AT THE ANNUAL MEETING 2008 OF THE GLOBAL HUMANITARIAN FORUM

“THE HUMAN FACE OF CLIMATE CHANGE”

Geneva, 24 June 2008

Excellencies,
Distinguished guests,

Let me first thank former Secretary-General Kofi Annan for bringing so many leaders and experts together at the first Annual Meeting of the Global Humanitarian Forum.

I was very touched by the statements just made by the climate witnesses. Their reports are a stark illustration of how the impact of global warming will change all of our lives if we do not act decisively.

Climate change is anything but abstract: it is people who are suffering increased floods and droughts, its is people who have to face re-emerging diseases linked with climate change, it is still people, and often the most vulnerable of them, who may have to leave their village or their countries when climate damages become too intense to cope with. The topic of climate refugees is no longer a concept: it is a sad fact.

Climate change affects nearly every aspect of human activity. Its implications range from the environment, health, security, and migration, to energy, good governance and economic development, as is also reflected in the program of the Global Humanitarian Forum.

Each nation, each city, each town, each community and individual has a stake. It is clear therefore that the solutions must be global and that we need to forge a global alliance for action.

The United Nations has a crucial role. It is best placed to provide an integrated response to the complementary challenges of addressing climate change and sustainable development. And I commend the leadership of Secretary General Ban Ki-moon in this regard.

Distinguished guests,

Climate change has become the flagship issue of the 62nd session of the General Assembly.  World leaders spoke passionately about the urgent need to address climate change in the General Debate last September and sent a strong political message that gave the necessary impetus to ensure agreement in Bali.

In February of this year I convened a high-level debate of Member States to discuss with different stakeholders how to forge partnerships in order to rise to the challenge of climate change. All participants agreed that without an effective global partnership we will not be able to overcome the scale of the challenge that climate change presents to our way of life.

Mayor Bloomberg of New York spoke of the leadership role for cities. Let us not forget: over half of the world’s population lives in urban areas! 

Sir Richard Branson spoke about the role of private business and advanced his idea to create a “war room” to fight global warming. Indeed, we need the private sector to foster innovation, develop and transfer new technologies, leverage green investment and change our economic future.

The President of the European Parliament, Hans Poettering, addressed the responsibility of national parliaments to adopt legislation and hold governments accountable on behalf of citizens. And non-governmental organizations spoke of their role to galvanise public support. The media need to raise awareness and bring the human faces of climate change into all our living rooms.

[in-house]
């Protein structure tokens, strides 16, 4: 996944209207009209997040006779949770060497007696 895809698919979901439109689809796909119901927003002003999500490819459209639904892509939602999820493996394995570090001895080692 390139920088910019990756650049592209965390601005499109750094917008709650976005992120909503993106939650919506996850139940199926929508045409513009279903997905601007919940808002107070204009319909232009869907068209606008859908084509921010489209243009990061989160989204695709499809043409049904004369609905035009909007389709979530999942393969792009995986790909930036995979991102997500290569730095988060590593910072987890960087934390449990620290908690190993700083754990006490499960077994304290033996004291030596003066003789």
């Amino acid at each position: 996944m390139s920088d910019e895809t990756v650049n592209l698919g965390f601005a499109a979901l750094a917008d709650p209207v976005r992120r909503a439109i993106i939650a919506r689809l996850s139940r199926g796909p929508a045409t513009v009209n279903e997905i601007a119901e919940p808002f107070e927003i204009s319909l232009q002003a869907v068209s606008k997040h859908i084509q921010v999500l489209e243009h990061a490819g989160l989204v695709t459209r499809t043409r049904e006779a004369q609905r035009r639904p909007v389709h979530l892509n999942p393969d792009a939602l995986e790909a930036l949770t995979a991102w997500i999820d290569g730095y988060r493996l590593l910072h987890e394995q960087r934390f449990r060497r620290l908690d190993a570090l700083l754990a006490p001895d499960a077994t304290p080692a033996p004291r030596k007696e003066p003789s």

Distinguished guests,

We all know that addressing the threats posed by climate change will be tremendously expensive. The numbers we are talking about are immense: in 2030, it is estimated that additional global investment and financial flows of over 200 billion USD would be necessary just to return emissions to current levels. 

Lord Stern made clear in his report that, unless major investments were made to address the issue, worldwide economic losses would correspond to a 5-10% loss in global GDP. In fact, poorer countries would suffer losses in excess of 10% of their GDP.

According to recent estimates global annual economic losses resulting from extreme weather events and natural disasters will be up to 1 trillion USD by 2040. These numbers are not merely statistic data. They are simply frightening!

The UNFCCC estimates that up to 86% of all financial flows needed to respond to climate change will not come from public sources, but from private investors.

Therefore in early June, I initiated a debate of Member States with representatives from financial institutions – pension funds, investment banks, hedge funds, insurance companies, representing trillions of dollars of assets, on the role that private investments could play as part of the solution.

Panelists made quite clear that the global climate regime will need to provide stability and long-term planning security and regulation if it is to successfully provoke the needed private investments to address climate change. Governments need to provide stable and smart regulatory regimes.

In early July, I will convene a meeting to discuss the impact and concerns of the most vulnerable countries, such as small island states and least developed countries.

Our response must also be seen in the context of our broader international development agenda. The links with ongoing United Nations initiatives on Financing for Development, achieving the Millennium Development Goals, improving international environmental governance and most recently in addressing the global food crisis are clear. 

We need to reconcile the economic aspirations of developing countries, in particular the poor, with the necessity to reduce greenhouse gas emissions. The challenge is to find policies, instruments and technologies that can create low-carbon economies which promote sustainable economic growth and provide incentives for individuals to change behaviour.

In all of this it is the human face that we should consider when making policy decisions. And we all need to take greater individual responsibility for our actions if we are to secure the planet for future generations to enjoy.

The United Nations is ready. I hope you are also ready. We need you as our partners!

I thank you.

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